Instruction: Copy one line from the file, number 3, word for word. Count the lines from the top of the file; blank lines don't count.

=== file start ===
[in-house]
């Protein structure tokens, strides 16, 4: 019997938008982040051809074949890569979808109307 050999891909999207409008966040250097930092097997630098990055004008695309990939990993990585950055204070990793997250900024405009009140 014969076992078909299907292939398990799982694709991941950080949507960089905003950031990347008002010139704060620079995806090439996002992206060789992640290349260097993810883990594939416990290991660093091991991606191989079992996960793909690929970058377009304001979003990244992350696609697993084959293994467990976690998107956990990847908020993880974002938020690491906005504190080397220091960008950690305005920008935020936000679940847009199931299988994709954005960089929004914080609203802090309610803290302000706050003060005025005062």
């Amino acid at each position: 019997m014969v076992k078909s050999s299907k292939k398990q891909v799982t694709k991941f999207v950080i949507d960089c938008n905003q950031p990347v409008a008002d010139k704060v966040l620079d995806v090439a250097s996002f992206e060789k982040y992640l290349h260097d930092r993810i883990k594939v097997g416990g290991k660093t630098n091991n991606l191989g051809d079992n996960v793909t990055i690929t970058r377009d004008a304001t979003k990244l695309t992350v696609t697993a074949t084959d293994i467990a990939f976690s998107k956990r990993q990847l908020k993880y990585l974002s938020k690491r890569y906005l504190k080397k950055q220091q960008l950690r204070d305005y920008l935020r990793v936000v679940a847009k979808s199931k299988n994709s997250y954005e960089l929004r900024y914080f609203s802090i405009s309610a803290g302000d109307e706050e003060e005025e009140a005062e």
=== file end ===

């Amino acid at each position: 019997m014969v076992k078909s050999s299907k292939k398990q891909v799982t694709k991941f999207v950080i949507d960089c938008n905003q950031p990347v409008a008002d010139k704060v966040l620079d995806v090439a250097s996002f992206e060789k982040y992640l290349h260097d930092r993810i883990k594939v097997g416990g290991k660093t630098n091991n991606l191989g051809d079992n996960v793909t990055i690929t970058r377009d004008a304001t979003k990244l695309t992350v696609t697993a074949t084959d293994i467990a990939f976690s998107k956990r990993q990847l908020k993880y990585l974002s938020k690491r890569y906005l504190k080397k950055q220091q960008l950690r204070d305005y920008l935020r990793v936000v679940a847009k979808s199931k299988n994709s997250y954005e960089l929004r900024y914080f609203s802090i405009s309610a803290g302000d109307e706050e003060e005025e009140a005062e």